He picked 7-18 against the West Indies in Gros Islet in 2017 which remain the best bowling figures in this time-frame.

Trent Boult is the leading wicket-taker amongst pacemen with 107 wickets at 24.59.

Team-wise, it is interesting to note that it is New Zealand who has the second-best bowling strike rate in this period (36.3) and surprisingly, it is Pakistan, traditionally known for producing world-class fast bowlers, who has the lowest (42.9) after bottom-placed West Indies.

Australia’s struggle, Sri Lanka and West Indies bottom of the pack

2018 was Australia’s worst year in their ODI cricket history in terms of win-loss ratio. They lost 11 of the 13 matches they played in this time-frame.

They had a poor run in 2017 too having lost 8 of the 15 matches they played in the calendar year.

Sri Lanka has the lowest batting average (of 26.79) and also the second-lowest bowling average (of 40.11) amongst all major teams post WC 2015. They also have the most expensive bowling unit with a combined economy rate of 5.74 in this time-frame.

West Indies haven’t fared any better and have the second-lowest batting average (of 26.91) and the lowest bowling average (of 42.23 in this period).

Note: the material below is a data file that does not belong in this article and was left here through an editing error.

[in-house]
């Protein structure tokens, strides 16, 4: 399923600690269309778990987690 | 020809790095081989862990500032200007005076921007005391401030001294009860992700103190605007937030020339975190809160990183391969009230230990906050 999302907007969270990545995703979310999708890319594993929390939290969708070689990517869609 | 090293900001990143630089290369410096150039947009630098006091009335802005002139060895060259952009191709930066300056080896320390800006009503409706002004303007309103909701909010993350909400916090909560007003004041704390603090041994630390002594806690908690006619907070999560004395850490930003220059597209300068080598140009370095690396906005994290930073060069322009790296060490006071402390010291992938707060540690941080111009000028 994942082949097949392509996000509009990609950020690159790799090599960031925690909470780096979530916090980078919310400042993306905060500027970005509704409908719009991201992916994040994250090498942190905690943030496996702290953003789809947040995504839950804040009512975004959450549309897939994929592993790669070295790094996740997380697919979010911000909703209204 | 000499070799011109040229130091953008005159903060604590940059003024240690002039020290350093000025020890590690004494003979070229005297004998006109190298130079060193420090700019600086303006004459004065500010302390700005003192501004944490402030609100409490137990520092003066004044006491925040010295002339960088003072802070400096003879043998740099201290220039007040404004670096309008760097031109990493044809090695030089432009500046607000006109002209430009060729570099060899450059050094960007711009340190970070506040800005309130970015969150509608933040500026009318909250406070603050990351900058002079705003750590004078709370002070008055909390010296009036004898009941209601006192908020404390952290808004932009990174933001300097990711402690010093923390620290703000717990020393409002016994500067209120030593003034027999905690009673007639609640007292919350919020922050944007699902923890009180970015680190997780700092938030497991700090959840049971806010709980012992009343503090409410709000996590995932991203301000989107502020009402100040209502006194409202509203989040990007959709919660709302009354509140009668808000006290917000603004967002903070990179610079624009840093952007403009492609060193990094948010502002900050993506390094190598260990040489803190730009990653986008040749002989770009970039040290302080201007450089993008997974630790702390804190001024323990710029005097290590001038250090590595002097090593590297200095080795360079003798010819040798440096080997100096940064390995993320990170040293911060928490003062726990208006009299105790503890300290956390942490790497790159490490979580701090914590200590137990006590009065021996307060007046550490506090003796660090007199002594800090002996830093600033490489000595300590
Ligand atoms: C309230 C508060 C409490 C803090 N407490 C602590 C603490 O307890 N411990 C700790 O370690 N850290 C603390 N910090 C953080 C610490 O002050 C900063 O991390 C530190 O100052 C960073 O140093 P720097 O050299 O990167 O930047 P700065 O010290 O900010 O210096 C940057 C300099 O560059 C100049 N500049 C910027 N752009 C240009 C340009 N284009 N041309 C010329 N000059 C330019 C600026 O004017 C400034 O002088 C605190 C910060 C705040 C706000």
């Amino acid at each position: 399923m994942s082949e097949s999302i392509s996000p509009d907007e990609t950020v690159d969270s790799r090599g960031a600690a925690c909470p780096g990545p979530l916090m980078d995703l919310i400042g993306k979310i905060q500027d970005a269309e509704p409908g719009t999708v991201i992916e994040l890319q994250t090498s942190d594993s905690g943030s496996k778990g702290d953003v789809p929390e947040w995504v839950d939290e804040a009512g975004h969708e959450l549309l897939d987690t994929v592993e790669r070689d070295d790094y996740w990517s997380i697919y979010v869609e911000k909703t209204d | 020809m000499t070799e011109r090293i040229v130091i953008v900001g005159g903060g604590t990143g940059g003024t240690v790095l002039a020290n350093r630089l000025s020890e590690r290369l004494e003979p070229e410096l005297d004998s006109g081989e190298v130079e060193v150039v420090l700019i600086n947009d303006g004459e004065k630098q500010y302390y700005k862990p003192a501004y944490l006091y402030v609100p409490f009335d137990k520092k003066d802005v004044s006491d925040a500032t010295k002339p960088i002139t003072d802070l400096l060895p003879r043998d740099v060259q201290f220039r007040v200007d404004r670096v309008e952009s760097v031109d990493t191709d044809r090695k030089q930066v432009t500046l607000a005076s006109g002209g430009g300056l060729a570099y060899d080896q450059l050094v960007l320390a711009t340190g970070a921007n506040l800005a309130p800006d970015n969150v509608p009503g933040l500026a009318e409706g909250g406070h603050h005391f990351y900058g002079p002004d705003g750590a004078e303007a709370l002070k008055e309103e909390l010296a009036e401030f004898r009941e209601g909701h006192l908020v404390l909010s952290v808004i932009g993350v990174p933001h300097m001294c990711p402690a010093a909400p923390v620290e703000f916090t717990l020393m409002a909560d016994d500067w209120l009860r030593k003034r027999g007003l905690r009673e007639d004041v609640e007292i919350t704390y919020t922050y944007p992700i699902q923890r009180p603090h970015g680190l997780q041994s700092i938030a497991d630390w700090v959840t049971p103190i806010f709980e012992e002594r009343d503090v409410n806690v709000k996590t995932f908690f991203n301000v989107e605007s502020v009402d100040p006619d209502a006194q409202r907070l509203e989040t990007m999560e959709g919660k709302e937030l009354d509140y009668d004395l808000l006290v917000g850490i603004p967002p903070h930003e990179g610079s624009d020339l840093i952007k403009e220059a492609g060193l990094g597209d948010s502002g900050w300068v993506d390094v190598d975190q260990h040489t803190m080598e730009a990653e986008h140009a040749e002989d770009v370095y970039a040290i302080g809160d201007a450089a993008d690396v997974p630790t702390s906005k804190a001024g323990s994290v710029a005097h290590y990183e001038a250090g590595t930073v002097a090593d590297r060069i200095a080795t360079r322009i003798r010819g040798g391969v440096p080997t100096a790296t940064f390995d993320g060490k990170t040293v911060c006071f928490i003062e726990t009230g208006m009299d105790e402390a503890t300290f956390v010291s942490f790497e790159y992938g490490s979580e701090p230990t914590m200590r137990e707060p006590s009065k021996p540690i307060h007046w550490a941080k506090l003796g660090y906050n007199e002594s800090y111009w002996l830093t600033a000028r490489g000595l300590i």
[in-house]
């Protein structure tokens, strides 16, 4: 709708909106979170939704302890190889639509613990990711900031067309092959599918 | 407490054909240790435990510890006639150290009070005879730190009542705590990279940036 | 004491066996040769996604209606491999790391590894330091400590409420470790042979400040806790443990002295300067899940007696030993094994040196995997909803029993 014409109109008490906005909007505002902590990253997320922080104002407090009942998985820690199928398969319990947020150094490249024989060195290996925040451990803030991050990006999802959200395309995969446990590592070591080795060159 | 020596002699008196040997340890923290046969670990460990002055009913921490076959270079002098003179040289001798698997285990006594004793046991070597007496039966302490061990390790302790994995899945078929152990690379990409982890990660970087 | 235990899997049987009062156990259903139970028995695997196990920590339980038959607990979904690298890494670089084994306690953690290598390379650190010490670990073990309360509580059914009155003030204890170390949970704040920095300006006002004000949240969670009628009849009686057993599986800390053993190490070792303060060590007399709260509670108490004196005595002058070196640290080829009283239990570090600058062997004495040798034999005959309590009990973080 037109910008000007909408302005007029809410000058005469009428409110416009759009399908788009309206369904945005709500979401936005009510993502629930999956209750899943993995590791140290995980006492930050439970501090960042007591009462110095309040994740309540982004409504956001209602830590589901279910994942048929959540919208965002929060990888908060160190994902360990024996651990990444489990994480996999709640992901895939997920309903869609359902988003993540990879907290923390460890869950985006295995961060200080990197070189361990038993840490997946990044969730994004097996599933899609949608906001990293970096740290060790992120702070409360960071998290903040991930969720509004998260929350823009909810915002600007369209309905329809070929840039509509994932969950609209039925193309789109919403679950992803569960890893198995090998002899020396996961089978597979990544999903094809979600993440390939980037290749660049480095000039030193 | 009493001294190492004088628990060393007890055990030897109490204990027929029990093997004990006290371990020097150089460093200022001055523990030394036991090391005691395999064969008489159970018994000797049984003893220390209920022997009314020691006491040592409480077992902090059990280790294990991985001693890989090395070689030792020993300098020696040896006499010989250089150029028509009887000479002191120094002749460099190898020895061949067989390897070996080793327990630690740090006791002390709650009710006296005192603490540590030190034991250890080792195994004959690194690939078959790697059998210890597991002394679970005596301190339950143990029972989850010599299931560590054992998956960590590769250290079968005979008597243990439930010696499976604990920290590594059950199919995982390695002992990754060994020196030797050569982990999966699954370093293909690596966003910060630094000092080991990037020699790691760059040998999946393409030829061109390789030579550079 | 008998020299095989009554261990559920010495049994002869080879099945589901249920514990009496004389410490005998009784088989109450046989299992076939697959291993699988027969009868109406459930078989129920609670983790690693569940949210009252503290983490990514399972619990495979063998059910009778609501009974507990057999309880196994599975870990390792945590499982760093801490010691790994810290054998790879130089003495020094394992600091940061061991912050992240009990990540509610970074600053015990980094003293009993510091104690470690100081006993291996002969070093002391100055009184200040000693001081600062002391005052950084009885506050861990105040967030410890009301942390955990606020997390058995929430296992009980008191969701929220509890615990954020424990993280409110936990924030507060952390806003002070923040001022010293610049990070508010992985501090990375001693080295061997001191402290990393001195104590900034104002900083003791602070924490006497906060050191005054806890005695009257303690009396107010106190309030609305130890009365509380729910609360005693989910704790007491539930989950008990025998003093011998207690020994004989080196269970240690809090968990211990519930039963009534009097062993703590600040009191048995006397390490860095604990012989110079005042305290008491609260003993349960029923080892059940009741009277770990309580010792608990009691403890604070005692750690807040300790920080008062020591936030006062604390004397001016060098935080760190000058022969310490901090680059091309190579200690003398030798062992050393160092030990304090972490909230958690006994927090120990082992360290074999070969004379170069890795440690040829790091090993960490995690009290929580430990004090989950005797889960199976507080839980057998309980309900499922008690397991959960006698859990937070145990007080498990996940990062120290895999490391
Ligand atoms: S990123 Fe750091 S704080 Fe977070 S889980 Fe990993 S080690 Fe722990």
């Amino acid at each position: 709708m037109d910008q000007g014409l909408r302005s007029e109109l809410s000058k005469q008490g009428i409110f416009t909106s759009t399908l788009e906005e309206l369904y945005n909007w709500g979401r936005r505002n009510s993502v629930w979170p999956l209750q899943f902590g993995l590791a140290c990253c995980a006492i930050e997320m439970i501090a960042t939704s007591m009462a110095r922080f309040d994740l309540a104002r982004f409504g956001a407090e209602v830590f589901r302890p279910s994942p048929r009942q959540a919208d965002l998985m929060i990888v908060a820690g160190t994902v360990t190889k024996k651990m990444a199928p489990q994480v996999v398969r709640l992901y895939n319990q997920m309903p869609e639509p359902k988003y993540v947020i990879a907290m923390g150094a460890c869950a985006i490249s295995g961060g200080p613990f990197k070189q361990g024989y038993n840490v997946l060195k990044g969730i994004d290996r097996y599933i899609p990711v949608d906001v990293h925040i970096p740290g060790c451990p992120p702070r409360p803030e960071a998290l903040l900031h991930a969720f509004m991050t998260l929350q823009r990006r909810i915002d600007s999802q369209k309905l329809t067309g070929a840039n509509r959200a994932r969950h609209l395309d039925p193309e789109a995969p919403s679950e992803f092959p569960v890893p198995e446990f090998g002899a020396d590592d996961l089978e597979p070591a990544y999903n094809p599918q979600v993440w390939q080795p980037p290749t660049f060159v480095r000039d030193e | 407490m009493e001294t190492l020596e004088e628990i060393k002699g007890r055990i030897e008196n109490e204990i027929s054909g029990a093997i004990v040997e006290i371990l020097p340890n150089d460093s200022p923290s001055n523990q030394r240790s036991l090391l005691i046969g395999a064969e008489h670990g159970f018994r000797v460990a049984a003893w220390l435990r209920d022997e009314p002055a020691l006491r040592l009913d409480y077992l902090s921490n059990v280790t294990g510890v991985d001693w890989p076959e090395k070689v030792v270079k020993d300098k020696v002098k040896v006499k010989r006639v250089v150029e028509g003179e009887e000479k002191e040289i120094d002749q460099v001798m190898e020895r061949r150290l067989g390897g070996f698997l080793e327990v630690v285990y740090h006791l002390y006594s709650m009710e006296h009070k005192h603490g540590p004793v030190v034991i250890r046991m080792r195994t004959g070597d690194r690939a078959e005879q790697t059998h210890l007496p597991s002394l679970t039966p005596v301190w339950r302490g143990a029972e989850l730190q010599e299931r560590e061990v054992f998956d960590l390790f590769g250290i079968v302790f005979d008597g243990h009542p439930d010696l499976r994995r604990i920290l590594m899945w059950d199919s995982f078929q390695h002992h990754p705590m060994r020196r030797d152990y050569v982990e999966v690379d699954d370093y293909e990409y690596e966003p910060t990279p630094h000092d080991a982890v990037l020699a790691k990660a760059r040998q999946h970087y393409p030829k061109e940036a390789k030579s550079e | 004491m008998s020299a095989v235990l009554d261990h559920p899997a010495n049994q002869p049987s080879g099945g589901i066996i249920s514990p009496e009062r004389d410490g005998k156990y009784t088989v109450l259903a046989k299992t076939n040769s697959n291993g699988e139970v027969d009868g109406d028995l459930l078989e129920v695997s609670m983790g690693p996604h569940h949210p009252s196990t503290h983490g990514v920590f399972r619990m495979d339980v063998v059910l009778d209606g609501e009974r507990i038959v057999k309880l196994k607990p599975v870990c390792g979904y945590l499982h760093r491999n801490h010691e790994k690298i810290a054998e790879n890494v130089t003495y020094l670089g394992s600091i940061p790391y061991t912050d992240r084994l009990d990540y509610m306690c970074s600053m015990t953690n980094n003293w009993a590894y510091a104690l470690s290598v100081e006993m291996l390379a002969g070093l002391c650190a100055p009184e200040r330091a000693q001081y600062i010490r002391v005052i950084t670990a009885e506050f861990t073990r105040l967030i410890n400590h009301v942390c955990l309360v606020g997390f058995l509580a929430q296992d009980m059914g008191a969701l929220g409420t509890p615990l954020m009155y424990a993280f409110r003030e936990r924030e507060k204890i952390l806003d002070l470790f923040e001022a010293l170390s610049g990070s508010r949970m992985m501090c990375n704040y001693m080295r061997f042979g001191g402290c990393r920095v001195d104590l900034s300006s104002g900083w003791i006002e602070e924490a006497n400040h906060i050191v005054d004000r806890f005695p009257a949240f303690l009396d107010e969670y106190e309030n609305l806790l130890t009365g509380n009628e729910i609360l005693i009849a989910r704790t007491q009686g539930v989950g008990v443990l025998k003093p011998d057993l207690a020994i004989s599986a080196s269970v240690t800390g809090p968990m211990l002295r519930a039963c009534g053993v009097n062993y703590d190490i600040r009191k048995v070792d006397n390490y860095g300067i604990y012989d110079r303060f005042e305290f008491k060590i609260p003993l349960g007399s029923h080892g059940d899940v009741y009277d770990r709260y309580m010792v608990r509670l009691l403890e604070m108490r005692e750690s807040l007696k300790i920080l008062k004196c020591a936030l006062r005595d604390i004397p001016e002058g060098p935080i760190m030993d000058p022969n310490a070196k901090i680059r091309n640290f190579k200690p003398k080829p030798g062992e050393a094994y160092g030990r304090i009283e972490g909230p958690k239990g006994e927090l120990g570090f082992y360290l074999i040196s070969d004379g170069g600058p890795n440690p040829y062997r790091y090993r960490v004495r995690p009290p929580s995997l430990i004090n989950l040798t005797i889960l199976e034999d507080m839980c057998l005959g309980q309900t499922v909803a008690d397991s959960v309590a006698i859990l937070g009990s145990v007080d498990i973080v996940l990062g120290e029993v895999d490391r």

To conclude India and England will be the teams to beat in the World Cup. While England have the most threatening batting order, India have the best top 3 and a world-class bowling unit capable of winning matches on its own.

India vs England on 14th July at Lord’s is the most likely statistical probability.

Related stories

Also Watch

Team Rankings

Rank Team Points Rating
1 India 4027 115
2 New Zealand 2829 109
3 South Africa 2917 108
4 England 4366 104
5 Australia 3270 99
see more
Rank Team Points Rating
1 England 6745 125
2 India 7071 122
3 New Zealand 4837 112
4 Australia 5543 111
5 South Africa 5193 110
see more
Rank Team Points Rating
1 Pakistan 7748 277
2 England 4253 266
3 South Africa 4720 262
4 India 8620 261
5 Australia 5471 261
see more